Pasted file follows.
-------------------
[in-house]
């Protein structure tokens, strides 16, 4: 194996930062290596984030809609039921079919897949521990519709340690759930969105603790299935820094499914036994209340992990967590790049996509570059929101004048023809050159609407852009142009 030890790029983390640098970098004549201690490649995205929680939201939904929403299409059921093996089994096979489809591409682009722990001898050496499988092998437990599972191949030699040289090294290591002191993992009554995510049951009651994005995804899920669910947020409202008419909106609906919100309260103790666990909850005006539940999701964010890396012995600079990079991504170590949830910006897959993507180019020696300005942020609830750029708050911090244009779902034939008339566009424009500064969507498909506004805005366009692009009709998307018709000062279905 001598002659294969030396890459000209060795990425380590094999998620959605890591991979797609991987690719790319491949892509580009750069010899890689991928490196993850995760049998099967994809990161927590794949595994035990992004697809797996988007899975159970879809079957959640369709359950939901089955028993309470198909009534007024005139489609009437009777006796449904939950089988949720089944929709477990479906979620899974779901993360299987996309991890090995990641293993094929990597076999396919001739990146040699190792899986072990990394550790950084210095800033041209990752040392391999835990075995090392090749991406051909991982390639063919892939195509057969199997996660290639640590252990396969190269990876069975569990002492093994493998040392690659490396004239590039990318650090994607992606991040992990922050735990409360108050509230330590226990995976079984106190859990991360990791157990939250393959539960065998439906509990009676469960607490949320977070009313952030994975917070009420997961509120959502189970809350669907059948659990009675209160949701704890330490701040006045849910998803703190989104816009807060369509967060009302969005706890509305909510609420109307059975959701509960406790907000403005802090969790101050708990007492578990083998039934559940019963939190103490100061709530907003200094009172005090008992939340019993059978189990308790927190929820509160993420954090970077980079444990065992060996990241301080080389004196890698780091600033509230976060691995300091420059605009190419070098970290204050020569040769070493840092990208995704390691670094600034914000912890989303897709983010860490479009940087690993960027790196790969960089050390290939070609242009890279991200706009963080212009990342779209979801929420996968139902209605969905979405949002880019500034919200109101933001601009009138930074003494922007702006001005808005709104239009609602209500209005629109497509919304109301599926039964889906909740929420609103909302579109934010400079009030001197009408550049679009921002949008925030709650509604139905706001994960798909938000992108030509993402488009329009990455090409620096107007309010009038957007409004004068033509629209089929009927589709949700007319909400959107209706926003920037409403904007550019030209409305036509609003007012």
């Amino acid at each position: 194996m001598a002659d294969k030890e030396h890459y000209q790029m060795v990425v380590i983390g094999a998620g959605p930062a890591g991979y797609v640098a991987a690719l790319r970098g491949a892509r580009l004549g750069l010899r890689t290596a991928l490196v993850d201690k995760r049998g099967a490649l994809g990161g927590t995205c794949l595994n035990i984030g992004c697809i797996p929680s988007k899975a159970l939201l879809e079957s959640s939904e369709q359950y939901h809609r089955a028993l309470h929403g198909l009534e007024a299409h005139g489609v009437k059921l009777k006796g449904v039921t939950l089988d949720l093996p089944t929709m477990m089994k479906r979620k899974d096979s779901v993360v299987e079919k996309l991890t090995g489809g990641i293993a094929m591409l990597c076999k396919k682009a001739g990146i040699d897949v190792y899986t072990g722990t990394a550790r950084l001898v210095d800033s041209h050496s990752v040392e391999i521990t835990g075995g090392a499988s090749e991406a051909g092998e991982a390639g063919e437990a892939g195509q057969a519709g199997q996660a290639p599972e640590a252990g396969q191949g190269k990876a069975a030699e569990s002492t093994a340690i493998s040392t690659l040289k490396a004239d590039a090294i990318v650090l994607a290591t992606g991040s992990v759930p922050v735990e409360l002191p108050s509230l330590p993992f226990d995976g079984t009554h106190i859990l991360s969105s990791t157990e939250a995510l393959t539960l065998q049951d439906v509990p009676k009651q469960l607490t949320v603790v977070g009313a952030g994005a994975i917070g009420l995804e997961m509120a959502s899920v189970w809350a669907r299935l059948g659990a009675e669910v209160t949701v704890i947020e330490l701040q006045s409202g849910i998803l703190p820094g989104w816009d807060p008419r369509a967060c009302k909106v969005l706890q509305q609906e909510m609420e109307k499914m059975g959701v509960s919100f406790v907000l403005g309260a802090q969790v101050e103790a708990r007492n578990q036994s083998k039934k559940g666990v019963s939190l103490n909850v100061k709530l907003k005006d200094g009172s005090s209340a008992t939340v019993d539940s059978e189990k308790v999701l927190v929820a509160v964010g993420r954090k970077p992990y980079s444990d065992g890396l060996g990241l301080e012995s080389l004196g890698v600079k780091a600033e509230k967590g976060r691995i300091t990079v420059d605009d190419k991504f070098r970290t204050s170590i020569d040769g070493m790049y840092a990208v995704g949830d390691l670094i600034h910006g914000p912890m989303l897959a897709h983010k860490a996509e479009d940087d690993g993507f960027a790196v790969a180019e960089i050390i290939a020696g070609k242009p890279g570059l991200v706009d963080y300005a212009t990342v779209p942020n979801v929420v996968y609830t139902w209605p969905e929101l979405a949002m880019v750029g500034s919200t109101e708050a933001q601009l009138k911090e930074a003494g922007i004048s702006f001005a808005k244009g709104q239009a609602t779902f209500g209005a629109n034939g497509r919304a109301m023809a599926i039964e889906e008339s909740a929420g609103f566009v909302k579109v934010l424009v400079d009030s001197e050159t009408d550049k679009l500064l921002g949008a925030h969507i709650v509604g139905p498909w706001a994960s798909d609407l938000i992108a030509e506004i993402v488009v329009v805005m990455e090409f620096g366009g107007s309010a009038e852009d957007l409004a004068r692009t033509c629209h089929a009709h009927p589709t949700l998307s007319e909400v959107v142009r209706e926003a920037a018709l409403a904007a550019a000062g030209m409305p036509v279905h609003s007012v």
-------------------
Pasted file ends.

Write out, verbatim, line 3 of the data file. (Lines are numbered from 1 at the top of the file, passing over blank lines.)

């Amino acid at each position: 194996m001598a002659d294969k030890e030396h890459y000209q790029m060795v990425v380590i983390g094999a998620g959605p930062a890591g991979y797609v640098a991987a690719l790319r970098g491949a892509r580009l004549g750069l010899r890689t290596a991928l490196v993850d201690k995760r049998g099967a490649l994809g990161g927590t995205c794949l595994n035990i984030g992004c697809i797996p929680s988007k899975a159970l939201l879809e079957s959640s939904e369709q359950y939901h809609r089955a028993l309470h929403g198909l009534e007024a299409h005139g489609v009437k059921l009777k006796g449904v039921t939950l089988d949720l093996p089944t929709m477990m089994k479906r979620k899974d096979s779901v993360v299987e079919k996309l991890t090995g489809g990641i293993a094929m591409l990597c076999k396919k682009a001739g990146i040699d897949v190792y899986t072990g722990t990394a550790r950084l001898v210095d800033s041209h050496s990752v040392e391999i521990t835990g075995g090392a499988s090749e991406a051909g092998e991982a390639g063919e437990a892939g195509q057969a519709g199997q996660a290639p599972e640590a252990g396969q191949g190269k990876a069975a030699e569990s002492t093994a340690i493998s040392t690659l040289k490396a004239d590039a090294i990318v650090l994607a290591t992606g991040s992990v759930p922050v735990e409360l002191p108050s509230l330590p993992f226990d995976g079984t009554h106190i859990l991360s969105s990791t157990e939250a995510l393959t539960l065998q049951d439906v509990p009676k009651q469960l607490t949320v603790v977070g009313a952030g994005a994975i917070g009420l995804e997961m509120a959502s899920v189970w809350a669907r299935l059948g659990a009675e669910v209160t949701v704890i947020e330490l701040q006045s409202g849910i998803l703190p820094g989104w816009d807060p008419r369509a967060c009302k909106v969005l706890q509305q609906e909510m609420e109307k499914m059975g959701v509960s919100f406790v907000l403005g309260a802090q969790v101050e103790a708990r007492n578990q036994s083998k039934k559940g666990v019963s939190l103490n909850v100061k709530l907003k005006d200094g009172s005090s209340a008992t939340v019993d539940s059978e189990k308790v999701l927190v929820a509160v964010g993420r954090k970077p992990y980079s444990d065992g890396l060996g990241l301080e012995s080389l004196g890698v600079k780091a600033e509230k967590g976060r691995i300091t990079v420059d605009d190419k991504f070098r970290t204050s170590i020569d040769g070493m790049y840092a990208v995704g949830d390691l670094i600034h910006g914000p912890m989303l897959a897709h983010k860490a996509e479009d940087d690993g993507f960027a790196v790969a180019e960089i050390i290939a020696g070609k242009p890279g570059l991200v706009d963080y300005a212009t990342v779209p942020n979801v929420v996968y609830t139902w209605p969905e929101l979405a949002m880019v750029g500034s919200t109101e708050a933001q601009l009138k911090e930074a003494g922007i004048s702006f001005a808005k244009g709104q239009a609602t779902f209500g209005a629109n034939g497509r919304a109301m023809a599926i039964e889906e008339s909740a929420g609103f566009v909302k579109v934010l424009v400079d009030s001197e050159t009408d550049k679009l500064l921002g949008a925030h969507i709650v509604g139905p498909w706001a994960s798909d609407l938000i992108a030509e506004i993402v488009v329009v805005m990455e090409f620096g366009g107007s309010a009038e852009d957007l409004a004068r692009t033509c629209h089929a009709h009927p589709t949700l998307s007319e909400v959107v142009r209706e926003a920037a018709l409403a904007a550019a000062g030209m409305p036509v279905h609003s007012v």